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My Iraq: a reporter's 20-year retrospective

The longest-serving Western correspondent in Baghdad tracks the lives of two Iraqi friends – from dinners under the moon and palms to the heartbreak of war.

By Jane ArrafCorrespondent of The Christian Science Monitor / May 3, 2009

Bassim Suleiman, Jane Arraf, old friends, and Iraqi security, March 1, 2009, on the Tigris River in Baghdad.

Farah Nosh / Special to The Christian Science Monitor

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For Iraqis struggling to find a place in a country they don't recognize, the most heartbreaking decision of all is whether to stay or go. Two of my oldest friends here, who over the years have given me the deepest glimpses into Iraq, have struggled long and hard on the paths they've chosen. Nermeen al-Mufti was a single mother on the front lines. She spent years documenting the bitter war with Iran before she wrote children's books and an outspoken newspaper column. She helped me explore the Baghdad of 1001 Nights in the years of Saddam Hussein's rule. Bassim Sulaiman, a soulful bon vivant amid the tyranny and the rubble, philosophized over candlelit dinners on the Tigris River. He invested huge hopes in the US invasion, only to be hurt by it. The ebb and flow of people like them is part of the history and the future of Iraq. "Every Iraqi who lived under Saddam could write a book about his life," a sheikh who, before the war, escaped Iraq in the trunk of a car, once told me. It's still true. Just when you think a chapter is over, the stories continue to reveal themselves. In those pages is my Iraq.

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The perky Arabic voice makes the waiting lounge with its 1970s décor and fake leather seats seem almost normal: "Baghdad International Airport would like to announce..." But if you scratch the surface even a tiny bit, there are worlds colliding here – the individual stories that make up a country unfolding one boarding call at a time.

Large, loud American contractors eager to get home – or just away – call to their buddies after buying duty-free Cuban cigars. They push into line ahead of veiled women, largely oblivious to the footprint they leave or the stories that surround them.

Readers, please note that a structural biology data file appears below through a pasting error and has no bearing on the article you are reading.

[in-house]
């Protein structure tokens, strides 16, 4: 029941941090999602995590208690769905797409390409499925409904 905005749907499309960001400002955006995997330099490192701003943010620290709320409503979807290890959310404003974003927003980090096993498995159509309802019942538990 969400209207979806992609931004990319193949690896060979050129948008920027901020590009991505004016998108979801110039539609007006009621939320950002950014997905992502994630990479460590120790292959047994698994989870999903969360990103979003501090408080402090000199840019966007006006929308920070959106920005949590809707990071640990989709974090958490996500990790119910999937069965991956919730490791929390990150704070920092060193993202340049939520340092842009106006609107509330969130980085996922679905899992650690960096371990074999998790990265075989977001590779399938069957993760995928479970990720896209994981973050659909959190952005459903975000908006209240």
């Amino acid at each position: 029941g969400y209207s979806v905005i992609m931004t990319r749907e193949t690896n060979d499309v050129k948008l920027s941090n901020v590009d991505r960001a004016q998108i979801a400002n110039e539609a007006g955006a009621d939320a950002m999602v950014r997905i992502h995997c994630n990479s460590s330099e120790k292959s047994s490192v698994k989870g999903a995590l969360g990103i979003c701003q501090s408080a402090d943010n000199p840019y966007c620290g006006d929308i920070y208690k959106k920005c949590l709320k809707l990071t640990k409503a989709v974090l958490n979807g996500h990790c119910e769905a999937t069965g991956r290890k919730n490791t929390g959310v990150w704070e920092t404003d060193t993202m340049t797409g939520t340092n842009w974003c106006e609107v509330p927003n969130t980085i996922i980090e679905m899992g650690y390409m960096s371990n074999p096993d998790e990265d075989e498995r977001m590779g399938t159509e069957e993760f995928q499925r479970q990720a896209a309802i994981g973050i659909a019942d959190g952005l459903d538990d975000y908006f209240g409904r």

At the cafe, a TV blares at deafening levels. The call to prayer interrupts the latest action movie. Both are just a backdrop to lives in transit.

I run into an acquaintance I haven't seen since his cousin, someone I worked with, was killed in an ambush six years ago. He has been accepted as a refugee in the US and is about to leave Iraq for good with his wife and son. He doesn't know where they'll live: "They told me Ontario." He seems less worried than I about what will happen to him. But seeing my quizzical look, he adds that he thought Ontario was in Canada.

It's so much safer now that sometimes it seems as if the violence that erupted here was a fevered dream and that the war is over. It isn't.

I sit next to a woman wearing black and an expression that suggests something terrible has recently happened. She lost her brother in a suicide bombing in January at a tribal reconciliation meeting when one of the sheikhs sent in his 14-year-old son to blow himself up.

A visiting Iraqi friend sitting with us in the shiny, modern airport built by Saddam Hussein tells why he left the country he loves: "I lost faith that it would get better."

Long-lost friends here greet each other like survivors of the Titanic – amazed at their good fortune to have lived through disaster but carrying the memories of who and what was lost; always half-wondering if there's another wave coming.

The Iraqi refugee catch 22

Rafiq Tschannen, the International Organization for Migration’s chief of mission for Iraq and Jordan, discussed their plight with Monitor correspondent Tom A. Peter.

Since the Iraq War began in 2003, 15 percent of Iraq’s citizens have been displaced – 2 million fled from Iraq, 2.7 million fled internally. Rafiq Tschannen, the International Organization for Migration’s chief of mission for Iraq and Jordan, discussed their plight with Monitor correspondent Tom A. Peter.

Q: What caused most refugees to flee, and do these issues now affect their decision to return?

A: One overwhelming reason was the total breakdown of security. Inthe meantime, basic services like electricity, water, etc. havecollapsed. Now some people are returning because security has improved,but some are hesitating because there is electricity where they are staying now and they are thinking, "Why should we go back to a place where there isn't electricity?" It's a bit of a Catch-22 – [if] you don't come, your services won't be restored. What we see is often that the displaced send one or two family members to check out an old neighborhood before making the decision that everybody returns. The government of Iraq would have hoped that the numbers are larger and quicker. But there's a slow and steady return, which is promising.

Q: Why is it important for refugees to return?

A: Among the refugees are a lot of well-educated, well-qualified people needed to help rebuild.

Q: Why haven’t most displaced Iraqis ended up in large camps?

A: The displacement was gradual. Every day, hundreds of people left, but it'snot as though 4 million left in a month. So that's why they were ableto find places [outside Iraq]. The main displacement was from Baghdad,and many went back to their tribal homeland. In a way you can say manyreturned to their origins.